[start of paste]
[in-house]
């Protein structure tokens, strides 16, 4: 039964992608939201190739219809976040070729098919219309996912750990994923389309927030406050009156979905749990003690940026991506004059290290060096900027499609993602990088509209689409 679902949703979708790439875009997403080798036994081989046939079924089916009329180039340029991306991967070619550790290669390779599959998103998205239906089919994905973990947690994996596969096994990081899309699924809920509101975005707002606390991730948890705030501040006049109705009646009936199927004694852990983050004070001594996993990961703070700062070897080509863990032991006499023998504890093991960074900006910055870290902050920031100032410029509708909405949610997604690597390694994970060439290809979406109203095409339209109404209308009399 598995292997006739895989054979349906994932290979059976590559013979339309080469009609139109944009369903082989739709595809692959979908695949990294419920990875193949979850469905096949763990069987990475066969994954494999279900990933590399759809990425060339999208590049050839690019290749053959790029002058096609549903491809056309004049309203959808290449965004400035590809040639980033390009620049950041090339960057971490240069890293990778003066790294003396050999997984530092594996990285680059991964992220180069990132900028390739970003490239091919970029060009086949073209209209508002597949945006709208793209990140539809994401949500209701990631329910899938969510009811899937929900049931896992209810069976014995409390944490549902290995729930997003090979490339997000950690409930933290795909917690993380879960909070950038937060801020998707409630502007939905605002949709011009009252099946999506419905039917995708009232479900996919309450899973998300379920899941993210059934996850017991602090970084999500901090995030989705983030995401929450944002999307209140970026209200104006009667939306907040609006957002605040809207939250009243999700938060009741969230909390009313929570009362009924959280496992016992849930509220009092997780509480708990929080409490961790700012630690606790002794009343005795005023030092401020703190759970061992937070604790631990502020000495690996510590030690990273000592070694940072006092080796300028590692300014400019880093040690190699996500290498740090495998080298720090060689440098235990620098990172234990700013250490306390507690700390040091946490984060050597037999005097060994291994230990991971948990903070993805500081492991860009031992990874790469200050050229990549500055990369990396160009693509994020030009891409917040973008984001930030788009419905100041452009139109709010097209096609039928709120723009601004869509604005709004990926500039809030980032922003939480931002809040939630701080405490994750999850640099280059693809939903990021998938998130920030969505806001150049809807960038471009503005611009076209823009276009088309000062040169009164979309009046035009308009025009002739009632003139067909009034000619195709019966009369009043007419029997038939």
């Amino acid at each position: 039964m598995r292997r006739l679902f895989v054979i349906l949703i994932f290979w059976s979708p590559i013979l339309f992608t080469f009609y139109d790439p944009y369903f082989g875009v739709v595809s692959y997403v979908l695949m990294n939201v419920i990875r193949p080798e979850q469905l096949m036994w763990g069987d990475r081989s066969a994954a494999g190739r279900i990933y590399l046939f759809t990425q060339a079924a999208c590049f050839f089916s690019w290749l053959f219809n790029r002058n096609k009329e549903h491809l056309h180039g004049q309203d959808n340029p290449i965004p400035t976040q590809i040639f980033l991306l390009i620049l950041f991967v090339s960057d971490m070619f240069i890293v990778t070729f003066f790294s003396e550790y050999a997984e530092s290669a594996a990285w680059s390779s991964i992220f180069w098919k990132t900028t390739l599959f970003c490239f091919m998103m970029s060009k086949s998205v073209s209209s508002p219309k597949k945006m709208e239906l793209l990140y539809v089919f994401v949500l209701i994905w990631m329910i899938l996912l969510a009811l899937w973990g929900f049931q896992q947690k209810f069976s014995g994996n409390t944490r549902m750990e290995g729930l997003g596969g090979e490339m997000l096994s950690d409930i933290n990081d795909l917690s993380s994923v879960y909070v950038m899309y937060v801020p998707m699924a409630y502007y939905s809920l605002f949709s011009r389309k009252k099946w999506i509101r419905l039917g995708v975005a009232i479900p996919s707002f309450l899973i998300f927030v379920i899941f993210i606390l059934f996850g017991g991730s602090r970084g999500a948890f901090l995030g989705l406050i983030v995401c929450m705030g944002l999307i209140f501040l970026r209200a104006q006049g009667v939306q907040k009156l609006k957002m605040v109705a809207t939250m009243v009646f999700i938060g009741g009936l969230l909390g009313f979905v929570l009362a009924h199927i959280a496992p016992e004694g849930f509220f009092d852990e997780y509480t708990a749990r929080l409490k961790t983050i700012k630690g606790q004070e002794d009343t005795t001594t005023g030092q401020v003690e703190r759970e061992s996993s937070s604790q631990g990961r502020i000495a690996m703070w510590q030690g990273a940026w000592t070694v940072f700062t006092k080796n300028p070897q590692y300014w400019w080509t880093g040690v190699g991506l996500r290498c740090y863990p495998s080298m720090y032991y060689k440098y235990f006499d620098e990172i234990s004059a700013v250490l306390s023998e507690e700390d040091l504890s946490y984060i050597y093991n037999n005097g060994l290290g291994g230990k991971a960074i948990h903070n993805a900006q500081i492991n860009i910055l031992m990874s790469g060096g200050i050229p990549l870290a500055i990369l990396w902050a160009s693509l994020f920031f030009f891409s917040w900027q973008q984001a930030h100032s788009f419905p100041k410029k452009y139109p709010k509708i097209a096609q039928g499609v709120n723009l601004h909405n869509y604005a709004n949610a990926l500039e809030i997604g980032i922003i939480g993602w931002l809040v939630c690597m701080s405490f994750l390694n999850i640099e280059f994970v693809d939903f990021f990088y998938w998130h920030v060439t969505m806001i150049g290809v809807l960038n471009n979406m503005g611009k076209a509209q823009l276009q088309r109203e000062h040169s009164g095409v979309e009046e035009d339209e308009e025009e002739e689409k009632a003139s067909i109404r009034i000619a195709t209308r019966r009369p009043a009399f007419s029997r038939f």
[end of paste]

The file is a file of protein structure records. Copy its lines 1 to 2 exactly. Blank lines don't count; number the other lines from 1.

[in-house]
């Protein structure tokens, strides 16, 4: 039964992608939201190739219809976040070729098919219309996912750990994923389309927030406050009156979905749990003690940026991506004059290290060096900027499609993602990088509209689409 679902949703979708790439875009997403080798036994081989046939079924089916009329180039340029991306991967070619550790290669390779599959998103998205239906089919994905973990947690994996596969096994990081899309699924809920509101975005707002606390991730948890705030501040006049109705009646009936199927004694852990983050004070001594996993990961703070700062070897080509863990032991006499023998504890093991960074900006910055870290902050920031100032410029509708909405949610997604690597390694994970060439290809979406109203095409339209109404209308009399 598995292997006739895989054979349906994932290979059976590559013979339309080469009609139109944009369903082989739709595809692959979908695949990294419920990875193949979850469905096949763990069987990475066969994954494999279900990933590399759809990425060339999208590049050839690019290749053959790029002058096609549903491809056309004049309203959808290449965004400035590809040639980033390009620049950041090339960057971490240069890293990778003066790294003396050999997984530092594996990285680059991964992220180069990132900028390739970003490239091919970029060009086949073209209209508002597949945006709208793209990140539809994401949500209701990631329910899938969510009811899937929900049931896992209810069976014995409390944490549902290995729930997003090979490339997000950690409930933290795909917690993380879960909070950038937060801020998707409630502007939905605002949709011009009252099946999506419905039917995708009232479900996919309450899973998300379920899941993210059934996850017991602090970084999500901090995030989705983030995401929450944002999307209140970026209200104006009667939306907040609006957002605040809207939250009243999700938060009741969230909390009313929570009362009924959280496992016992849930509220009092997780509480708990929080409490961790700012630690606790002794009343005795005023030092401020703190759970061992937070604790631990502020000495690996510590030690990273000592070694940072006092080796300028590692300014400019880093040690190699996500290498740090495998080298720090060689440098235990620098990172234990700013250490306390507690700390040091946490984060050597037999005097060994291994230990991971948990903070993805500081492991860009031992990874790469200050050229990549500055990369990396160009693509994020030009891409917040973008984001930030788009419905100041452009139109709010097209096609039928709120723009601004869509604005709004990926500039809030980032922003939480931002809040939630701080405490994750999850640099280059693809939903990021998938998130920030969505806001150049809807960038471009503005611009076209823009276009088309000062040169009164979309009046035009308009025009002739009632003139067909009034000619195709019966009369009043007419029997038939």